Guyana is on the cusp of great wealth development, celebrating its historic oil discovery of approximately half a billion barrels, but as this new industry takes shape, Minister of Finance, Winston Jordan, expressed interest in seeing diaspora oil and gas professionals return home to fill job openings, while making contributions to their country’s growth.
Jordan, during an interview with this publication in Georgetown, recently, said expatriates were welcome to return to their homeland, and apply for these positions without any restrictions.
“I tell Guyanese to take a page out of the Jamaicans book, you don’t have to give any reason to come to a place where you were born, it does not matter where you live, this is your home,” emphasized Jordan, adding, that the country’s oil industry should be a special lure to come home.
The politician felt it was important to join his fellow ministers of the Coalition government in a walkabout at Stabroek Market Square, in the capital, particularly during the festive season, to interact and to see the smiles on the faces of people who are excited about the new oil and gas industry that has come to their homeland.
He described Guyana as being rich in resources, with the addition of petroleum, that will be present for over 40 years, and according to Minister Jordan, the transformation of Guyana’s economy beckons with the potential wealth, which the new petroleum state will start to earn from this year, wealth which he said will benefit from “the cradle to the elderly.”
“Come home, we need help of every kind, and it is a plus that you can help with this magnificent fortune we have acquired. I am looking to recruit qualified statisticians also,” said Jordan who called on some Guyanese to stop criticizing Guyana, and instead help the country that has lost 80 percent of its graduates to migration.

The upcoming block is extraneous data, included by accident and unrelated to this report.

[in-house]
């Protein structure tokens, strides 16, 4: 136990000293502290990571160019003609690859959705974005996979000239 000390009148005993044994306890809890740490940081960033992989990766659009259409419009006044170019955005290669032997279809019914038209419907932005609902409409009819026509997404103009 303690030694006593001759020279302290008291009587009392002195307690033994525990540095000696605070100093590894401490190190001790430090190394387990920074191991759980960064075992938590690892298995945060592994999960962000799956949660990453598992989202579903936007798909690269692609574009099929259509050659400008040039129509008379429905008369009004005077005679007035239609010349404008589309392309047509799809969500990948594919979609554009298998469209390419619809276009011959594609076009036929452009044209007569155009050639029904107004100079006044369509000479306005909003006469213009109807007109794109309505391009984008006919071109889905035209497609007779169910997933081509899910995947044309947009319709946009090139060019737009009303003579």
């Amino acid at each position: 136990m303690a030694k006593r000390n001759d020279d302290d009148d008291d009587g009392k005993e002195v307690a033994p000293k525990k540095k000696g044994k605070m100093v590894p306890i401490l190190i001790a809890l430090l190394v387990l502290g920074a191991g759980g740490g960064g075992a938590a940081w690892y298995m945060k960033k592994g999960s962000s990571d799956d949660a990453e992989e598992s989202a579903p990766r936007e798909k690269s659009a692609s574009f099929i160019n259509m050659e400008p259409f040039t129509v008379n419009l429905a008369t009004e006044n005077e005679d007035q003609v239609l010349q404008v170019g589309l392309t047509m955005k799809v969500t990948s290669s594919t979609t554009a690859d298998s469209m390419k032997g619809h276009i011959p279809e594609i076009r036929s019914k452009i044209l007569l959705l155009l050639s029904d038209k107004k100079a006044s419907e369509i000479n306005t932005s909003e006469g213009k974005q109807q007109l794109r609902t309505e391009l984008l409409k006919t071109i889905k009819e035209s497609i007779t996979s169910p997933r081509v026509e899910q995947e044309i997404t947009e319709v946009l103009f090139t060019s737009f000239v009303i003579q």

He said if Guyana tries to fill these vacancies, rapid training of citizens at home would have to take place, or the government would seek neighboring professionals in the field of oil and gas, to fill those gaps, but he reiterated, expatriates would be the first choice.
Jordan spoke of the exciting Green State Development Strategy, Vision 2040, diversified, resilient, low-carbon and people-centered — Guyana’s 20-year national development policy that reflects the guiding vision and principles of the ‘green agenda.’
This is an inclusive and prosperous Guyana that provides a good quality of life for all its citizens based on sound education and social protection, low-carbon and resilient development, providing new economic opportunities, justice and political empowerment.
Jordan said more money would be spent to modernize schools and improve information technology, so children, the future leaders, could compete regionally and internationally.